Rather than work with two or three suppliers to design the system top to bottom, healthcare practitioners and policymakers could, the report imagines, come together with information architecture experts to agree on a set of open standards that would make decentralised systems sufficiently interoperable, then let whatever appropriate mix of commercial, state-sponsored and civil society groups design the systems practitioners needed to manage information in their particular clinical setting. A high profile example of the successful application of this methodology already exists. It’s called the World Wide Web.

Crucially, this methodology, when attached to the electronic patient record, removes the argument for all our health details to be stored centrally. Instead, GPs and local health practitioners will be the natural guardians of this sensitive data once more. That means that individually, we can come to decisions about how we want to access our own health data, whether that be by storing it electronically with Google, Microsoft, the health service’s own fledgling “HealthSpace” patient access system, or simply under digital lock and key at our local surgery. And it means that collectively, the debates about if, when and how we let scientific researchers or civil servants access our data en masse in the name of medical advance or efficiency, can be had on their own terms, without the distraction of a juicy centralised database just waiting to be mined.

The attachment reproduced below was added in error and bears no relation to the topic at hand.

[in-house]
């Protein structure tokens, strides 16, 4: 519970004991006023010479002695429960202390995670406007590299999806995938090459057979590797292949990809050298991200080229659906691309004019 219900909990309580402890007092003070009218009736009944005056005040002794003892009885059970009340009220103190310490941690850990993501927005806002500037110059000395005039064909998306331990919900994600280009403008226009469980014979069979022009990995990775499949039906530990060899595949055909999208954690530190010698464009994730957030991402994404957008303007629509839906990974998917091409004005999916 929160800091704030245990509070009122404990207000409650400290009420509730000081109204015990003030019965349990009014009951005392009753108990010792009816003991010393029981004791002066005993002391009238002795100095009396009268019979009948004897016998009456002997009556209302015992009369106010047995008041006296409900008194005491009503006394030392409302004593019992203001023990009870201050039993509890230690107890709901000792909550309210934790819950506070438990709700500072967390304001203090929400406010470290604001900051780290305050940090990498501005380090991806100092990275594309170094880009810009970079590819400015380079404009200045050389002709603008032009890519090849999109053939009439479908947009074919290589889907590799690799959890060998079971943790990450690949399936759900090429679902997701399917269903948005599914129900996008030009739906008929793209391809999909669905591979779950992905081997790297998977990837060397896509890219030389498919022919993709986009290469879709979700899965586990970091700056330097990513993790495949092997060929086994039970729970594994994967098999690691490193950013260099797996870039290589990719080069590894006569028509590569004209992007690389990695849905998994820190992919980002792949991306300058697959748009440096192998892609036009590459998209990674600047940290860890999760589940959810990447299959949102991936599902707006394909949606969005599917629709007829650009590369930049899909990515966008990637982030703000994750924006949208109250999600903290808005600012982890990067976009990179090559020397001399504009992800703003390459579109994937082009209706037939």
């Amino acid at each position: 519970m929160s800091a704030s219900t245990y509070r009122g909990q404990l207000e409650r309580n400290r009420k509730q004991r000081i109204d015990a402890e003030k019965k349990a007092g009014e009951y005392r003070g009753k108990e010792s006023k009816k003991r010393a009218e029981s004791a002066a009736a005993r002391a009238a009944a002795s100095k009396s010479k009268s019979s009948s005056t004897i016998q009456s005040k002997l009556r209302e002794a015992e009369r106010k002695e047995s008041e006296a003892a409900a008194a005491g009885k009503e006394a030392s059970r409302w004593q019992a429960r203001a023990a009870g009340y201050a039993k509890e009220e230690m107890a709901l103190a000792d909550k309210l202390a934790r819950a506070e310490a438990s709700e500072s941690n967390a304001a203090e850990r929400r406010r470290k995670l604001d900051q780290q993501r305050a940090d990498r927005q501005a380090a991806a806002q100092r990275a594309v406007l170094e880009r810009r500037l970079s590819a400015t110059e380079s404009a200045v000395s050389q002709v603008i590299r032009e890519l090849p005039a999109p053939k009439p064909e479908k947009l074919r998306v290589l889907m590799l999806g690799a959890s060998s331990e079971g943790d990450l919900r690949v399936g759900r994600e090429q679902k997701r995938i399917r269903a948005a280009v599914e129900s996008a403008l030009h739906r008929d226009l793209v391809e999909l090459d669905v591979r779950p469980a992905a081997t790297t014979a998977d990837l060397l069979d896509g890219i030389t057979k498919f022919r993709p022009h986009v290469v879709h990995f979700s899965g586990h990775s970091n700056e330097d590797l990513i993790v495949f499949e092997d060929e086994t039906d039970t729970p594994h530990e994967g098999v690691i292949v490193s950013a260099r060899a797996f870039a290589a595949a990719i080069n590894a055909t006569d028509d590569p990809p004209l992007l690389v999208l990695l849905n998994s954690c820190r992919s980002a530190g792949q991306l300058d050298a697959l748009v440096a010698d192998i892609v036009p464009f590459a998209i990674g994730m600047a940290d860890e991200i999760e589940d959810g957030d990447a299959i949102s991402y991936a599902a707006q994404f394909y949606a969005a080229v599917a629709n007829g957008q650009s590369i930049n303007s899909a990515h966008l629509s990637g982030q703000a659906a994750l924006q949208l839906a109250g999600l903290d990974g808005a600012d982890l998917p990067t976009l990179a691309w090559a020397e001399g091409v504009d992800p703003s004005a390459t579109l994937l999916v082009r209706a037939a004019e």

None of which is to say that if you vote Tory in the next election, you’ll be guaranteed a better NHS IT system. Such a radical change of direction for an IT project that is already partially implemented and at the same time four years overdue, will be a mean feat to pull off, both politically and pragmatically. But to understand if we are getting closer to the vision set out in this report, we must first understand what that vision is. That means embracing slightly more informed mental framework than “it mentions Google and Google [is/is not evil], so that [is/is not] okay”.